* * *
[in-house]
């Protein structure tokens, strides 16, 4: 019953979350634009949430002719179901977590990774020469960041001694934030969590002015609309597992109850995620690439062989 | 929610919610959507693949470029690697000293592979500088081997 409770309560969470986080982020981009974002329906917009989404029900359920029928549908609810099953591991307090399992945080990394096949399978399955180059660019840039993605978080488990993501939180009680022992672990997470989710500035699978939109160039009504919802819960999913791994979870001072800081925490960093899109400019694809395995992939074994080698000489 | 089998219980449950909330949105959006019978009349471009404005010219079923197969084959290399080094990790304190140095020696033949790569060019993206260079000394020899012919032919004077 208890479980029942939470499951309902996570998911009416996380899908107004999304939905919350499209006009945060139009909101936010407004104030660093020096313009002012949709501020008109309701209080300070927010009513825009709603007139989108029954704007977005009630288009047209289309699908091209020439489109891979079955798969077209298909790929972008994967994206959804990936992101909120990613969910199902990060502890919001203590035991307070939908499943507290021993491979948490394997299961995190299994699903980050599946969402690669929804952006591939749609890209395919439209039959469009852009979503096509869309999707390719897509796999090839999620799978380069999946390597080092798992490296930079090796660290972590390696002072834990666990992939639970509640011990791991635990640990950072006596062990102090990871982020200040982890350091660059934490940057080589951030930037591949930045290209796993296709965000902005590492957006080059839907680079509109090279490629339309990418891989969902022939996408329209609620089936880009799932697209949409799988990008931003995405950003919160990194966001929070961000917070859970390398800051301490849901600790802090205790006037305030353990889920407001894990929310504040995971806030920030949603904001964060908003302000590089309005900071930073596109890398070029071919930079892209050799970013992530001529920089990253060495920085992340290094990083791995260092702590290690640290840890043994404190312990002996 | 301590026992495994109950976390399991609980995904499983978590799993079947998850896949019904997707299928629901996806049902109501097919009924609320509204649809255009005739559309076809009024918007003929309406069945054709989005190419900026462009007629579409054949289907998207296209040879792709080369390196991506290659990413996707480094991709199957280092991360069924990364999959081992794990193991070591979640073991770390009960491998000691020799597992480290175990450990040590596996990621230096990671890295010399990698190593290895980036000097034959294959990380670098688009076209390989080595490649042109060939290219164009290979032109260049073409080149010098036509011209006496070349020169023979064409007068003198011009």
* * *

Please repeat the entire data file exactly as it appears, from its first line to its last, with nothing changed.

[in-house]
């Protein structure tokens, strides 16, 4: 019953979350634009949430002719179901977590990774020469960041001694934030969590002015609309597992109850995620690439062989 | 929610919610959507693949470029690697000293592979500088081997 409770309560969470986080982020981009974002329906917009989404029900359920029928549908609810099953591991307090399992945080990394096949399978399955180059660019840039993605978080488990993501939180009680022992672990997470989710500035699978939109160039009504919802819960999913791994979870001072800081925490960093899109400019694809395995992939074994080698000489 | 089998219980449950909330949105959006019978009349471009404005010219079923197969084959290399080094990790304190140095020696033949790569060019993206260079000394020899012919032919004077 208890479980029942939470499951309902996570998911009416996380899908107004999304939905919350499209006009945060139009909101936010407004104030660093020096313009002012949709501020008109309701209080300070927010009513825009709603007139989108029954704007977005009630288009047209289309699908091209020439489109891979079955798969077209298909790929972008994967994206959804990936992101909120990613969910199902990060502890919001203590035991307070939908499943507290021993491979948490394997299961995190299994699903980050599946969402690669929804952006591939749609890209395919439209039959469009852009979503096509869309999707390719897509796999090839999620799978380069999946390597080092798992490296930079090796660290972590390696002072834990666990992939639970509640011990791991635990640990950072006596062990102090990871982020200040982890350091660059934490940057080589951030930037591949930045290209796993296709965000902005590492957006080059839907680079509109090279490629339309990418891989969902022939996408329209609620089936880009799932697209949409799988990008931003995405950003919160990194966001929070961000917070859970390398800051301490849901600790802090205790006037305030353990889920407001894990929310504040995971806030920030949603904001964060908003302000590089309005900071930073596109890398070029071919930079892209050799970013992530001529920089990253060495920085992340290094990083791995260092702590290690640290840890043994404190312990002996 | 301590026992495994109950976390399991609980995904499983978590799993079947998850896949019904997707299928629901996806049902109501097919009924609320509204649809255009005739559309076809009024918007003929309406069945054709989005190419900026462009007629579409054949289907998207296209040879792709080369390196991506290659990413996707480094991709199957280092991360069924990364999959081992794990193991070591979640073991770390009960491998000691020799597992480290175990450990040590596996990621230096990671890295010399990698190593290895980036000097034959294959990380670098688009076209390989080595490649042109060939290219164009290979032109260049073409080149010098036509011209006496070349020169023979064409007068003198011009």